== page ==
Those who oppose cognitivists are called non cognitivists and they believe that when someone makes a moral statement they are not describing the world, but they are merely expressing their feelings and opinions, they believe that moral statements are not objective therefore they cannot be verified as true or false. In this essay I will be discussing the multiple branches of cognitive theories and non cognitive theories in order to answer the Janus-like question whether or not moral statements truly hold objective meaning. Ethical naturalism is just one branch of a cognitive theory in which naturalists believe that ethical statements are the same as non-ethical ones, meaning they are all factual and can
Therefore people may think what they're doing is right in their certain situation but in reality they are actually in the wrong. Also this conveys there is no convincing reason as to why people should be good as relativist thinker Mackie says there are no objective values rightness and wrongness do not exist in the world. alternatively this statement proposes that relativist have not defined what is right or wrong so therefore the relativist theory cannot provide a convincing reason as to why people should be good because they do not have a definition at all of what is right or wrong and they clearly recognise that there are different perspectives of what is right or wrong. No two people may agree on judgement, Sumner a cultural relativist suggests that ancestors have passed down traditions and they are just an experience of their culture. This conveys that there is no convincing reason as to why people should be good because if there cultural says they should do something that is morally wrong, for example killing someone to use them as a sacrifice then in their eyes they are not doing anything wrong they are just following their culture and it doesn't convince them to be good.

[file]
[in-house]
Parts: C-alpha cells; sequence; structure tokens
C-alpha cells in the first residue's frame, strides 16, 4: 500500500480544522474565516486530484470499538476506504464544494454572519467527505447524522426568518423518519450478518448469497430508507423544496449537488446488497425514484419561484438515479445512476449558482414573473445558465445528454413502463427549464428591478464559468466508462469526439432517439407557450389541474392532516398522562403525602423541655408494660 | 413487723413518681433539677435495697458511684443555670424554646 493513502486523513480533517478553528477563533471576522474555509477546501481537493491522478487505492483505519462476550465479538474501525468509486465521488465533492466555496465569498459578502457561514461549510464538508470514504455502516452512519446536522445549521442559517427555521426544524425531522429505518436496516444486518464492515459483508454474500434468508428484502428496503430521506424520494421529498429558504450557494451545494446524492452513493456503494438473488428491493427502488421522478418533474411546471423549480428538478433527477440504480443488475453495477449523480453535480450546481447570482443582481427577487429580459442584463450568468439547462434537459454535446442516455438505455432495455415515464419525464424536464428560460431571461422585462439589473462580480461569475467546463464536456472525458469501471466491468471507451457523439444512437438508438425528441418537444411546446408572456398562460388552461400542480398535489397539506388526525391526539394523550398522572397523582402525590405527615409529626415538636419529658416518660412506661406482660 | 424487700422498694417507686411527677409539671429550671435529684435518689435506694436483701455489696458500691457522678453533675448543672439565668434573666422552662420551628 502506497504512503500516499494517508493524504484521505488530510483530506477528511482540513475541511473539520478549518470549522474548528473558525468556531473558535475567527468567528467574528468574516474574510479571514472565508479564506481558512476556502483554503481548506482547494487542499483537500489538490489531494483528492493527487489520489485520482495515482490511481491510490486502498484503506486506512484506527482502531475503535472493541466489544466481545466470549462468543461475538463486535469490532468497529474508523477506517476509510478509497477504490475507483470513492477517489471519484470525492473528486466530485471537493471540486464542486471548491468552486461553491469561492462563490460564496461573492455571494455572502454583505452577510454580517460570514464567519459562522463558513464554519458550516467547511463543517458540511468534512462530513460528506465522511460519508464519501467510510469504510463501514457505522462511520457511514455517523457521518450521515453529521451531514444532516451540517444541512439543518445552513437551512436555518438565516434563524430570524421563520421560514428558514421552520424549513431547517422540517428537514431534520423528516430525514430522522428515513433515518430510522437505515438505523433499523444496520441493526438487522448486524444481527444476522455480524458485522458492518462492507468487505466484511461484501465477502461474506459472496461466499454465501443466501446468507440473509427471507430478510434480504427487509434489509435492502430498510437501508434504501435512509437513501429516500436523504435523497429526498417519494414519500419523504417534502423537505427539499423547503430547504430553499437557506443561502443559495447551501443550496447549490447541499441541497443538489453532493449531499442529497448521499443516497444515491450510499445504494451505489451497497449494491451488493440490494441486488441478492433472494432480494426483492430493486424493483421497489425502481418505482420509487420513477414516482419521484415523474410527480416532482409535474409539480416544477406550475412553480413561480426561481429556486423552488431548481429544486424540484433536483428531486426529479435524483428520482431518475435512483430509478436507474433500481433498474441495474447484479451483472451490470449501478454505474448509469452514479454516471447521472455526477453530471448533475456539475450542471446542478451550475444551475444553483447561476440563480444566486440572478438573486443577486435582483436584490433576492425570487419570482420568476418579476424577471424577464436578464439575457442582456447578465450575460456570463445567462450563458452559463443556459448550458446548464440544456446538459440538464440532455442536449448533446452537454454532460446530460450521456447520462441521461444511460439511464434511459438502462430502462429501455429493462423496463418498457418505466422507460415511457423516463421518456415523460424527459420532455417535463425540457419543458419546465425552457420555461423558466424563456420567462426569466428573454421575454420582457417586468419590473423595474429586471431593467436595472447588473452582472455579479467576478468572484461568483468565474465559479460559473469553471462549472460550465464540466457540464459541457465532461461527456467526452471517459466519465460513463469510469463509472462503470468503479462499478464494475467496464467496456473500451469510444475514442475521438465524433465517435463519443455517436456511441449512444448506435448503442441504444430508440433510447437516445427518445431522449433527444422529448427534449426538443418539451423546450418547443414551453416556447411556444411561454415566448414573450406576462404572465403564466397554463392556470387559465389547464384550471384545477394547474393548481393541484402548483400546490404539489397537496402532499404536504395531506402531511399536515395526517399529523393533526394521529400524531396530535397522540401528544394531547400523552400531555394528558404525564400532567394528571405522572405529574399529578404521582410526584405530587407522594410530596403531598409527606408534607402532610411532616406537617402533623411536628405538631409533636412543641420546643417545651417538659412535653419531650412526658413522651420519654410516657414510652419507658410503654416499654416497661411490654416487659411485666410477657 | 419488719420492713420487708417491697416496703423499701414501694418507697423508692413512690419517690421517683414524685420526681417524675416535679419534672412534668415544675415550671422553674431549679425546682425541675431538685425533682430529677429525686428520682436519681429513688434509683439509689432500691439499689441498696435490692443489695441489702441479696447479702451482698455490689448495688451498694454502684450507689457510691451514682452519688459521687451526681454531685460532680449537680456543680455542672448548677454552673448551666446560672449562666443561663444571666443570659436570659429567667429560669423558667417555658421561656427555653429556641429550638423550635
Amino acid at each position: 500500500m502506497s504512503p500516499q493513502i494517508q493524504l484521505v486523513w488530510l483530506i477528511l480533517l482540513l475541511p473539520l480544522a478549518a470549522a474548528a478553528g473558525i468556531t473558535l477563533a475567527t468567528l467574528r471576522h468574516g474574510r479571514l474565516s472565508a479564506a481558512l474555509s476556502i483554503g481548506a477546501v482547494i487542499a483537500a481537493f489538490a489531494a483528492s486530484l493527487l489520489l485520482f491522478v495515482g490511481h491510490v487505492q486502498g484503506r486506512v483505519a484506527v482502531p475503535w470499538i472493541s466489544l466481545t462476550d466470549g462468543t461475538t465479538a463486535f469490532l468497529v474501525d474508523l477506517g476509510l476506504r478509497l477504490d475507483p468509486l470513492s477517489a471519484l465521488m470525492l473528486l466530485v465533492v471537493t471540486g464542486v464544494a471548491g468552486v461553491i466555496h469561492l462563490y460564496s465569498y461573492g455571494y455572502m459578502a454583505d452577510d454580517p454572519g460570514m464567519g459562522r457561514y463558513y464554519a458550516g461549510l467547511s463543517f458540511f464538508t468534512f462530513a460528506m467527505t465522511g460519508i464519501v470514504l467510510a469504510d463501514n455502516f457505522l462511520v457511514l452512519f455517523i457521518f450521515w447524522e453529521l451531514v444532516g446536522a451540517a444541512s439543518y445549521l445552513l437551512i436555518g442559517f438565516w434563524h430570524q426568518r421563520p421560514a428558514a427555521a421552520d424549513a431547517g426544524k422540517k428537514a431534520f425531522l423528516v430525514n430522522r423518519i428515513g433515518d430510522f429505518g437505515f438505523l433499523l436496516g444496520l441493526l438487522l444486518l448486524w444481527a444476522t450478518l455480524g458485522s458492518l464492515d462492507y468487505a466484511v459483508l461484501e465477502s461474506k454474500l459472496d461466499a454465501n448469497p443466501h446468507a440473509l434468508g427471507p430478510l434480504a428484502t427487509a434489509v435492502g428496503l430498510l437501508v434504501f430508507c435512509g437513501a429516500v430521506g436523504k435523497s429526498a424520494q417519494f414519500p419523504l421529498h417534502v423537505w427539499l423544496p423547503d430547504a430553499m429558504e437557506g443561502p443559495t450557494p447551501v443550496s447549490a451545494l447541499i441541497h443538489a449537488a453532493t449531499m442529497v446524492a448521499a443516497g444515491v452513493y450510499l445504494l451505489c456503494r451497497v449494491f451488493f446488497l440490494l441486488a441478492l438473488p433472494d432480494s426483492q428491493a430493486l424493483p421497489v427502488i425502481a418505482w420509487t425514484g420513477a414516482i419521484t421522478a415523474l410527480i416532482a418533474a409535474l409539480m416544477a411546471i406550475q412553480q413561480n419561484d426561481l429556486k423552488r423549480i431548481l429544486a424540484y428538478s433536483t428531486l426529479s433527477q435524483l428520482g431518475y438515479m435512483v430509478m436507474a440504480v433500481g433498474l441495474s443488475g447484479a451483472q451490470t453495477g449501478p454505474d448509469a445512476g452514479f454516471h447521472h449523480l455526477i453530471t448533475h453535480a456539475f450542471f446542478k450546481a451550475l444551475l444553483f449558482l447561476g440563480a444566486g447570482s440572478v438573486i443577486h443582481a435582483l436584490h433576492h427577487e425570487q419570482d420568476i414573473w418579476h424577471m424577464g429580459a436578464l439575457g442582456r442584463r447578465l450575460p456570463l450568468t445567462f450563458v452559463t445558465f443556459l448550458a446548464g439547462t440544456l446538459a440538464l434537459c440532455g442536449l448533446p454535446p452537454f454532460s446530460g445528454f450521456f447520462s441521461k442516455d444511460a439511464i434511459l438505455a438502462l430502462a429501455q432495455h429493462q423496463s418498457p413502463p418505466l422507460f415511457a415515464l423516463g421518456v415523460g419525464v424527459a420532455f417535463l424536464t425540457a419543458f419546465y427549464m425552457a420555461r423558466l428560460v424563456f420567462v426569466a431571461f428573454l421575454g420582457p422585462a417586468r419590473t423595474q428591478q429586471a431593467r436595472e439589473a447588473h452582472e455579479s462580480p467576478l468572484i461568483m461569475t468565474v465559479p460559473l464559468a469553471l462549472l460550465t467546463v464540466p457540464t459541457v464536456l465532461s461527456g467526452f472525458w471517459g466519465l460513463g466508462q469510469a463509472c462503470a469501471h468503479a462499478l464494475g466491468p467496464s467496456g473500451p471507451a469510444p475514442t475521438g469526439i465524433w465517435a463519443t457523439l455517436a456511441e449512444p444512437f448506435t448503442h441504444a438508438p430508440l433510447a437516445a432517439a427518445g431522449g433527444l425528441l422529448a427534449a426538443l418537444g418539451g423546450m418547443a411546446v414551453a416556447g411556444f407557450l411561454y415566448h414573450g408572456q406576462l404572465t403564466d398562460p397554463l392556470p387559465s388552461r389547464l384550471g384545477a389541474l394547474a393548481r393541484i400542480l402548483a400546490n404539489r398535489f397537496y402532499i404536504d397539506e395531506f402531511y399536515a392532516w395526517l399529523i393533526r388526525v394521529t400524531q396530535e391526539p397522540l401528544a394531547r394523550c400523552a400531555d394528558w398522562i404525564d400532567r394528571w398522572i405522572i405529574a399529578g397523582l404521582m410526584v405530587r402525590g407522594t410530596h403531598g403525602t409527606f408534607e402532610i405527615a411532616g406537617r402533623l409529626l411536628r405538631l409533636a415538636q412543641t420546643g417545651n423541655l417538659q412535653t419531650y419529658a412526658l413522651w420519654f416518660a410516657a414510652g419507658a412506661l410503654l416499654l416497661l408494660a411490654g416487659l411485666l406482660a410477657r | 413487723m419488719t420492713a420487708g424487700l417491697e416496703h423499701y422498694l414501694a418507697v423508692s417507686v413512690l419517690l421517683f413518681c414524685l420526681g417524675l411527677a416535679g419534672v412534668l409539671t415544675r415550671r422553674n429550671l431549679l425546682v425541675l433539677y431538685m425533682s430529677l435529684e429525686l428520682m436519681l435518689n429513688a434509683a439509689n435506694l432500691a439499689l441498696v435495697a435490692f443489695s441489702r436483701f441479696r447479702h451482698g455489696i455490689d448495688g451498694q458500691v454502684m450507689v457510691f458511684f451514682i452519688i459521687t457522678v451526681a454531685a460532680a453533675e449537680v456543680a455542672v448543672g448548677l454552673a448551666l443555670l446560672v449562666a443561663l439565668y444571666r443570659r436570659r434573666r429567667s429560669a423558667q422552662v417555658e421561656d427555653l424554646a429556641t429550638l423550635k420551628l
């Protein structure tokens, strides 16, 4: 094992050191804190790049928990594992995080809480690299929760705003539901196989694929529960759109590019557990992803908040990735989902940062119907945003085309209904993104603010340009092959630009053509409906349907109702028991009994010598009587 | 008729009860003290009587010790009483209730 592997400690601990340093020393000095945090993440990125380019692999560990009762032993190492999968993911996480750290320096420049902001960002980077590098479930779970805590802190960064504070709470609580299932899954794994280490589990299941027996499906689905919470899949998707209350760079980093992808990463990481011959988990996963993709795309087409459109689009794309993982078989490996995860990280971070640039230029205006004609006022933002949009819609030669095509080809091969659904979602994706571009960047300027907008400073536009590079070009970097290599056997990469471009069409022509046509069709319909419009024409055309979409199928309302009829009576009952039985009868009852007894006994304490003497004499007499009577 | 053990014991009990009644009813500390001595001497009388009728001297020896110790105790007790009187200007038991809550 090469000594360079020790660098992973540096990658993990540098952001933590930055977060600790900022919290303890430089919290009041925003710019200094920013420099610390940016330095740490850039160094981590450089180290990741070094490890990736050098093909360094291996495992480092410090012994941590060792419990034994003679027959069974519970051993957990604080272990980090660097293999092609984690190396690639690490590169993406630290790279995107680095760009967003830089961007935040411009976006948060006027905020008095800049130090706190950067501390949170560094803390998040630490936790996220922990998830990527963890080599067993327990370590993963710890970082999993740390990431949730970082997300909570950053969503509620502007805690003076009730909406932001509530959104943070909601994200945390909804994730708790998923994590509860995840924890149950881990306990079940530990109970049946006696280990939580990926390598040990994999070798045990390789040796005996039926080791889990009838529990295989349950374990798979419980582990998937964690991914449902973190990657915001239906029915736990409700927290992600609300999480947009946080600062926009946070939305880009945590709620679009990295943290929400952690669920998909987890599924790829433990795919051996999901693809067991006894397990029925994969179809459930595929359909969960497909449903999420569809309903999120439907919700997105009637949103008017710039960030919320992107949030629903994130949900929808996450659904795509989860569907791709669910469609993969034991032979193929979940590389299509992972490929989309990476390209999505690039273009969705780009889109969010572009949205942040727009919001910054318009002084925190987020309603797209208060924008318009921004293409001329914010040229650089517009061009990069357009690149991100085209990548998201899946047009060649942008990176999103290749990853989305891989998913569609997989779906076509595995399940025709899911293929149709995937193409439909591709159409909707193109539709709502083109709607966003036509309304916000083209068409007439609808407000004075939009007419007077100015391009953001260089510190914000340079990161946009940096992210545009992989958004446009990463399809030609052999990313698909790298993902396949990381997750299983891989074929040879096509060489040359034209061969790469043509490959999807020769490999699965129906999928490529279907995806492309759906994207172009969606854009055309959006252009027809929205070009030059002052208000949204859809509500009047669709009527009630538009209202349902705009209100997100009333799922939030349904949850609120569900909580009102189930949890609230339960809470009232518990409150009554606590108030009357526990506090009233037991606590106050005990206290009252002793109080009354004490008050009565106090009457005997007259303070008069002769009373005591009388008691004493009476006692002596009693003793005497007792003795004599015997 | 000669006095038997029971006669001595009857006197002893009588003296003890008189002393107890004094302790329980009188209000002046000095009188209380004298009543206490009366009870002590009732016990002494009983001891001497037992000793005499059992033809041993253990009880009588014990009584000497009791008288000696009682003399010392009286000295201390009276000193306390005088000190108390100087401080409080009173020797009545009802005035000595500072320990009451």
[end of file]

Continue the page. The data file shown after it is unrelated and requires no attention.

In the writings of Principa Ethica(1903);G.E Moore criticises the cognitive stance of Ethical naturalism of Naturalistic fallacy. Here Moore claims that one cannot derive an “ought” from an “is”, this meaning that one cannot move from a fact to a moral judgment as, he saw this as logically inconsistent. For example one cannot say that ethical language or moral terms are similar to natural properties. This would deduce them to as meaningless. In fact, Moore claims that ethical language is similar to simple concepts, by this he means that one can only determine the meaning of ethical language in association with another object.
Cultural Relativism, a term used to describe individual’s beliefs that should be accepted in one’s cultural but also can be denied in society. In James Rachels’ essay, “The Challenge of Cultural Relativism”, she brings up varies examples that contradicts with one society’s beliefs to another society. She uses this term and analyzes it different situations proving that it can be controversial at times since no one should have the same thinking process as another person. For example, if you were to take to civilizations of the past and tell them to trade beliefs. They would find it outrages since it would be unorthodox to their teachings.